On its Web site, the venerable authority Merriam-Webster distinguishes two sometimes-simultaneous circumstances of special concern to boards: a “crisis” signifies “a critical or crucial time or state of affairs,” but an “emergency” is “a sudden unforeseen situation requiring prompt action to avoid disaster.”
Although boards might not be able to foresee all the particulars of an emergency, Section 110 of the Delaware General Corporation Law authorizes them to adopt, before or during such an event, “emergency bylaws,” which “may make any provision that may be practical and necessary for the circumstances of the emergency.”
In particular, boards should prepare bylaw provisions to govern situations in which they might not be able to contact, or determine the location of, or even the survival of, a significant number of their directors. (Perhaps the mildest of such disturbing possibilities would be a sudden collapse, locally and/or nationally, of telephone and Internet service.)
Under Section 110, which was added to the DGCL in 1967, emergencies include “an attack on the United States or on a locality in which the corporation conducts its business or customarily holds meetings of its board of directors or its stockholders, [a] nuclear or atomic disaster, [and a] catastrophe.”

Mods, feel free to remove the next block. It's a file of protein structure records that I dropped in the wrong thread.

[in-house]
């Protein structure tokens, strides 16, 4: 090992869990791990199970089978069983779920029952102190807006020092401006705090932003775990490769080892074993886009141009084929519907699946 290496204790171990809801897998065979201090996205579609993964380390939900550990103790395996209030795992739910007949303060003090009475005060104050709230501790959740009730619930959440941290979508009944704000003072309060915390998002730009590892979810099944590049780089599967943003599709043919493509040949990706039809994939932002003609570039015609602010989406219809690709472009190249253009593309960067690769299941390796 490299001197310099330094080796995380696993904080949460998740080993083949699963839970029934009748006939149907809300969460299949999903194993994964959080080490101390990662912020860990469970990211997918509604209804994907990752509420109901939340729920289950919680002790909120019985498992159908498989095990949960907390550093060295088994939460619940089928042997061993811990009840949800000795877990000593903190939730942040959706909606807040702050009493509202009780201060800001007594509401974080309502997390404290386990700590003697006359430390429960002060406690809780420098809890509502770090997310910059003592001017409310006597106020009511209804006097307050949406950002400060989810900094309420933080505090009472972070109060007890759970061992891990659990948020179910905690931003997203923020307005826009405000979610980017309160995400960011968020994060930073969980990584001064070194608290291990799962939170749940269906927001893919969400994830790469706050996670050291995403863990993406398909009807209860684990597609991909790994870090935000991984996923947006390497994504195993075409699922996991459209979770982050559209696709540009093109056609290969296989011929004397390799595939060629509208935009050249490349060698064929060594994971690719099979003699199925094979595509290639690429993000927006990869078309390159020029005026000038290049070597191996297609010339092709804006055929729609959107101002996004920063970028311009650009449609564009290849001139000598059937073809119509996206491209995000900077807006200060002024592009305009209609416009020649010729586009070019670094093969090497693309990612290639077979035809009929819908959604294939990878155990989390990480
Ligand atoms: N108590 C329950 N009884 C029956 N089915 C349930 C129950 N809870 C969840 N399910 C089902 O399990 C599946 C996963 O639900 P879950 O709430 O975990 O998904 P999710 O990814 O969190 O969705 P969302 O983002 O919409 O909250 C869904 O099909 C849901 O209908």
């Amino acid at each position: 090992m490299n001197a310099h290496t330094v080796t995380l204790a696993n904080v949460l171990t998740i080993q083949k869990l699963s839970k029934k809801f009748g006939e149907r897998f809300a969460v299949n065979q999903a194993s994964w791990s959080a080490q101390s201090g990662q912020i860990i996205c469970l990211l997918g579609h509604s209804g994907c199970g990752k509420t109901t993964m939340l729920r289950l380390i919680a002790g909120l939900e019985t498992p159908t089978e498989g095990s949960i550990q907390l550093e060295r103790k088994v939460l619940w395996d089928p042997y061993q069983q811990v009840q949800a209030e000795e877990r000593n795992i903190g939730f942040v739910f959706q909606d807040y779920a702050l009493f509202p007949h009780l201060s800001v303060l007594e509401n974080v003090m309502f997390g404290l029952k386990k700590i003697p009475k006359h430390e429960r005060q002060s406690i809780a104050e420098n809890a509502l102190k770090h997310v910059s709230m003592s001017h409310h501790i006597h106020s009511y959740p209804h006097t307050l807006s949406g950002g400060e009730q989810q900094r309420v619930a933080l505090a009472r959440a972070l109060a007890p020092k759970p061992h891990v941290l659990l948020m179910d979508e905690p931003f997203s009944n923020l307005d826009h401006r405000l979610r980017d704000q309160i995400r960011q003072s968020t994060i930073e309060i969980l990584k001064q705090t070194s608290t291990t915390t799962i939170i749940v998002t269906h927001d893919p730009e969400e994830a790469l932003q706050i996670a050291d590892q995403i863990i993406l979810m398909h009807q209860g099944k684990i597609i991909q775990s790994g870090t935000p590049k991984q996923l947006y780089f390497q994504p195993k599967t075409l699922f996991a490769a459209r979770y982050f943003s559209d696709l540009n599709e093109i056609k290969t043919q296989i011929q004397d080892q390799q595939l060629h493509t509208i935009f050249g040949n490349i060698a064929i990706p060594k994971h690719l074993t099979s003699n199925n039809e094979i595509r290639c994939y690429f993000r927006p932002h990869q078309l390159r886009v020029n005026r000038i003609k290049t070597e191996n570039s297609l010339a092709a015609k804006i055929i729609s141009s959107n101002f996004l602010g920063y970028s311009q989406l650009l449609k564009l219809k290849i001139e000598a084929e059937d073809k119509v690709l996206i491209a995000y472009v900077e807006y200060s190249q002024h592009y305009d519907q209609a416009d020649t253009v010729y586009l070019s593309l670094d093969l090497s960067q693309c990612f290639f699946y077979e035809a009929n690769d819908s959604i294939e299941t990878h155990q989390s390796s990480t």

In July 2020, the Delaware Legislature revised Section 110 (with effect retroactive to January 1, 2020) to specify that catastrophic situations include, but are not limited to, “an epidemic or pandemic, and a declaration of a national emergency by the United States government.”
Among other modifications to the corporation’s normal governance, Subsection 110(a) envisions changes to the process for calling a board or committee meeting, and the recharacterization of a quorum as “[t]he director or directors in attendance at [a board or committee] meeting, or any greater number fixed by the emergency bylaws.”
Although this Subsection provides that, before an emergency, the board can designate specific officers “or other persons” who could, in emergency conditions, be deemed directors “to the extent required to provide a quorum at any meeting of the board,” Subsection 110(g) creates a default rule that, once an emergency arises, “To the extent required to constitute a quorum at any meeting of the board. . . , the officers of the corporation who are present shall. . . be deemed, in order of ranks and within the same rank in order of seniority, directors for such meeting.”
Moreover, before or during an emergency, Subsections 110(b) and (c), respectively, enable the board to provide for lines of succession in case of the incapacity of specific “officers or agents of the corporation,” and to “change the head office or designate several alternative head offices or regional offices, or authorize the officers to do so.”
A number of major corporations have already included in their bylaws emergency provisions, or varying lengths and detail. To date, there appears to be no caselaw construing such provisions.